This clever device is composed of two pallets, an old rake handle, box springs (stripped of all fabric and stuffing, of course), existing fence posts, and bale netting. I know, right? Isn't it just sooooo clever?

And because there is no way you could possibly get enough of it, here are two close-ups.

Contraption, left side. 

Contraption, right side.

I've had one pallet and the box springs out for a while. As Seville knows, I've been planning for a while to use these fine construction materials for a while. Apparently her mom has been looking forward to seeing it. Well, here it is!

Oh, you wanted it with gourds climbing up it? Hmm. Well, gimme a few weeks.

In the meantime, how would y'all like a tour of some of the more attractive parts of the pumpkin patch? Step this way!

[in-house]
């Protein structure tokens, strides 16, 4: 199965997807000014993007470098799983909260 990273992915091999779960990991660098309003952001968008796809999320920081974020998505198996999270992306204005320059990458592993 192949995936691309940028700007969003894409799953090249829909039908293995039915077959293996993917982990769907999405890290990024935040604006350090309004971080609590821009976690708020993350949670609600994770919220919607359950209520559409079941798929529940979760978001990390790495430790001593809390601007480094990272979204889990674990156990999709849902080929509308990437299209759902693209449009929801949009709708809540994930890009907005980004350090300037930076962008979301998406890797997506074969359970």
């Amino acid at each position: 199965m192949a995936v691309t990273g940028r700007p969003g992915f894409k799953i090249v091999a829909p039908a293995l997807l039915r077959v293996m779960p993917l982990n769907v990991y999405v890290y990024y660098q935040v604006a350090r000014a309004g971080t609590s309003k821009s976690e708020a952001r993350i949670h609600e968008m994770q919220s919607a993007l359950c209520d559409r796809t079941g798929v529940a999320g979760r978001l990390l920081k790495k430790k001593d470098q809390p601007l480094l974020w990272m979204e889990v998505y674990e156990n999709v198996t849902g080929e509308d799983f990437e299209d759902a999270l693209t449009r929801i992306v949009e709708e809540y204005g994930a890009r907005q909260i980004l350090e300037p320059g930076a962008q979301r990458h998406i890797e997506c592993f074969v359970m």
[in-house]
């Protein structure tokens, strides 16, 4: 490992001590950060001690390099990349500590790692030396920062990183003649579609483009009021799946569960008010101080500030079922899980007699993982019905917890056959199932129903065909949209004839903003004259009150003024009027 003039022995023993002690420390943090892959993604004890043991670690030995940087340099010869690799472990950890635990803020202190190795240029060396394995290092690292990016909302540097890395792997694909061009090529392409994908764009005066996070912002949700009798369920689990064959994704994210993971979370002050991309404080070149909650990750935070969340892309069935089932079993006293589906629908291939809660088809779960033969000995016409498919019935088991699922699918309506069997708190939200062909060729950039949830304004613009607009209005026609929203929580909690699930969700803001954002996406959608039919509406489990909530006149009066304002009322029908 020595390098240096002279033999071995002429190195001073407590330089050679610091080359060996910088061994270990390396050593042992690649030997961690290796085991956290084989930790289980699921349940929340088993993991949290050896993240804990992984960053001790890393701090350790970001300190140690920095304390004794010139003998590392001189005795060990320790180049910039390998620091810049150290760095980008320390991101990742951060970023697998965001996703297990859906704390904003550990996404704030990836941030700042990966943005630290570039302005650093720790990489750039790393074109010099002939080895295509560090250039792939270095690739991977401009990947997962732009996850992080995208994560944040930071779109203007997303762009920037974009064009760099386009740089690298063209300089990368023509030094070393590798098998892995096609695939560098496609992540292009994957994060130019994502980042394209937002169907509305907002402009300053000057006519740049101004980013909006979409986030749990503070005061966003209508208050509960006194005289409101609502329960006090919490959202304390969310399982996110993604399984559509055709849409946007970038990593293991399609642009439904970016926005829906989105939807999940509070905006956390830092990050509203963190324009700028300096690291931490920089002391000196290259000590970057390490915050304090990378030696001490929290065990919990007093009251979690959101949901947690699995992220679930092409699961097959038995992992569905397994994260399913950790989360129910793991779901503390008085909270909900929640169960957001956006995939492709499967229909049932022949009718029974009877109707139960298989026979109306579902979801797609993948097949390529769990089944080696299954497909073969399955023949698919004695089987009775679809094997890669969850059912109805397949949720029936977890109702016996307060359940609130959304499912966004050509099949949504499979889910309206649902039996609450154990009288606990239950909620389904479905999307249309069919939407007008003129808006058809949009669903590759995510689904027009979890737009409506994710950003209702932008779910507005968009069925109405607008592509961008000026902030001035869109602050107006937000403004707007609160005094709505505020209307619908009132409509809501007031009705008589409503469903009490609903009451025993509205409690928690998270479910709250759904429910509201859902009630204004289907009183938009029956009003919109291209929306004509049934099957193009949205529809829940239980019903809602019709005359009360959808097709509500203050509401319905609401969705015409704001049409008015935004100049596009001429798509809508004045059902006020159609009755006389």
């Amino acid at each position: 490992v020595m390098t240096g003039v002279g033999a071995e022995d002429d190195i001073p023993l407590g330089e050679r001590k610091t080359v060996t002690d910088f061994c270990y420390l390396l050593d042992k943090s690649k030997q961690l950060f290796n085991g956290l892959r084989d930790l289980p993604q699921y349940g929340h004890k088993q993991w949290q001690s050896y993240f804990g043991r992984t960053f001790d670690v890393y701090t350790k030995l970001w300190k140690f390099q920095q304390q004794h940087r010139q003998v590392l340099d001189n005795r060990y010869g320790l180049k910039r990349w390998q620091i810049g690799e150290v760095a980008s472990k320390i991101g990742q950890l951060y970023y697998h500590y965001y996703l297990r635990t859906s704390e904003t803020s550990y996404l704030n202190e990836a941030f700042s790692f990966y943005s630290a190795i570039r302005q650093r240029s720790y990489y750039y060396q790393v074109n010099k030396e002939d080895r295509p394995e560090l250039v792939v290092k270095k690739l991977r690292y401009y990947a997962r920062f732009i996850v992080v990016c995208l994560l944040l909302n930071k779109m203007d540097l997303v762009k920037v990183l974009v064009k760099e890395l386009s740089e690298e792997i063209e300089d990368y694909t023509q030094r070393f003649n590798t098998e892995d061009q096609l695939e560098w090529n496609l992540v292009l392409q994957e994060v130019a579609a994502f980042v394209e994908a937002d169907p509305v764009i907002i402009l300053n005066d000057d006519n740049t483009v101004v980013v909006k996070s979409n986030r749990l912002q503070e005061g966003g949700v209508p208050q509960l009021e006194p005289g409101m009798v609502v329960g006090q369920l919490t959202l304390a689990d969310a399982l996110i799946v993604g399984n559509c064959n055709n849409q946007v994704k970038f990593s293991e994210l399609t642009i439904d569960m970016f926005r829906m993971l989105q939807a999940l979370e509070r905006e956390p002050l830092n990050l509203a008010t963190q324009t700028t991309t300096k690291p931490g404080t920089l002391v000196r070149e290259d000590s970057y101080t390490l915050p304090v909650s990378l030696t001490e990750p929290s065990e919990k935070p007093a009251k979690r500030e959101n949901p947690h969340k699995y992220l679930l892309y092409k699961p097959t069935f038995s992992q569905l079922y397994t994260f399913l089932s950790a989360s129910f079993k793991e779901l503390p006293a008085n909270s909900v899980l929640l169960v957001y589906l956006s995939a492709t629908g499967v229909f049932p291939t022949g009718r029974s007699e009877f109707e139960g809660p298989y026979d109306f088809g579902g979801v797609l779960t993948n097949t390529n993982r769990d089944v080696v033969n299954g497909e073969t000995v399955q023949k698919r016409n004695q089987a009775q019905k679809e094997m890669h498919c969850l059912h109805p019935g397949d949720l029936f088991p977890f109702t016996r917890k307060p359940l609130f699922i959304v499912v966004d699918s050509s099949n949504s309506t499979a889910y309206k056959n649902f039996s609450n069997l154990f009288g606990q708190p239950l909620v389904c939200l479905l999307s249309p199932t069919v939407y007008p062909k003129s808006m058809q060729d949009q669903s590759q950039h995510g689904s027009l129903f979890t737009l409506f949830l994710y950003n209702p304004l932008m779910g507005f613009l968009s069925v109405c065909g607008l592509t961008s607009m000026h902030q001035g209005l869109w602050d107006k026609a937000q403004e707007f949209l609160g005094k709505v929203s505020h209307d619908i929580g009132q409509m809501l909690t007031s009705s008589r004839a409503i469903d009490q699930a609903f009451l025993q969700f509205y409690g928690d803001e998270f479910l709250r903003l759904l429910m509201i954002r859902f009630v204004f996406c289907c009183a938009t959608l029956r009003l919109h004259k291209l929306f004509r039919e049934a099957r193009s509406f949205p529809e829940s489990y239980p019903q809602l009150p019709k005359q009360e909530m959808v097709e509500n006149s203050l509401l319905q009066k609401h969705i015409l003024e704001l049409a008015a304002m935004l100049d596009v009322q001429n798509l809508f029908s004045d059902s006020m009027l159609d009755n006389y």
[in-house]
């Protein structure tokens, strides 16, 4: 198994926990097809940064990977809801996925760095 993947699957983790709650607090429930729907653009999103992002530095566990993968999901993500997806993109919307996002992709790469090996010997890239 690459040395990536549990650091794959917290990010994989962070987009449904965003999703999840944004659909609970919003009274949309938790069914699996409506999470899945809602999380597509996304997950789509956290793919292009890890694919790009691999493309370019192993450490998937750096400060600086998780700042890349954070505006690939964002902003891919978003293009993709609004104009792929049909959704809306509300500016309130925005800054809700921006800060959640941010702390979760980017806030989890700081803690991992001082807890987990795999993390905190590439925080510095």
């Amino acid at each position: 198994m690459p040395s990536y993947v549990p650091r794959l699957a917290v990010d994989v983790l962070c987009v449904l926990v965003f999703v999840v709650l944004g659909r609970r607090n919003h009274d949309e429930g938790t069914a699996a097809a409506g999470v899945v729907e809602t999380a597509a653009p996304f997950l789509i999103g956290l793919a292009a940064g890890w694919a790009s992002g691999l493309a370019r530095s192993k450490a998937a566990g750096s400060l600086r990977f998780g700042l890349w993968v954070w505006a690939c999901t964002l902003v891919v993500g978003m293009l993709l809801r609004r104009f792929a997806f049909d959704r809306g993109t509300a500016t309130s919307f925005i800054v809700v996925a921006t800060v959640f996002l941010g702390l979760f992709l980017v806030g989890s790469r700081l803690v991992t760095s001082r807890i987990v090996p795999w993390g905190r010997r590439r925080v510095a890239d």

Uphill from the slick new contraption is this year's big pumpkin field. That is, the part where we're growing the big pumpkins. Possibly even the Great Pumpkin. Who knows?

Just in case you can't tell which part of the spread-out corn fodder is the right part, I outlined it. It took hours and hours to spread all that stuff. Creed and Jorge did a lot of it on Saturday. 

Here's the part of the field that we did absolutely nothing on last year. I'm really hoping we can use it for pumpkins etc. this year. 

That's it for the notable part of the field, or anyway the part that looked good in photos.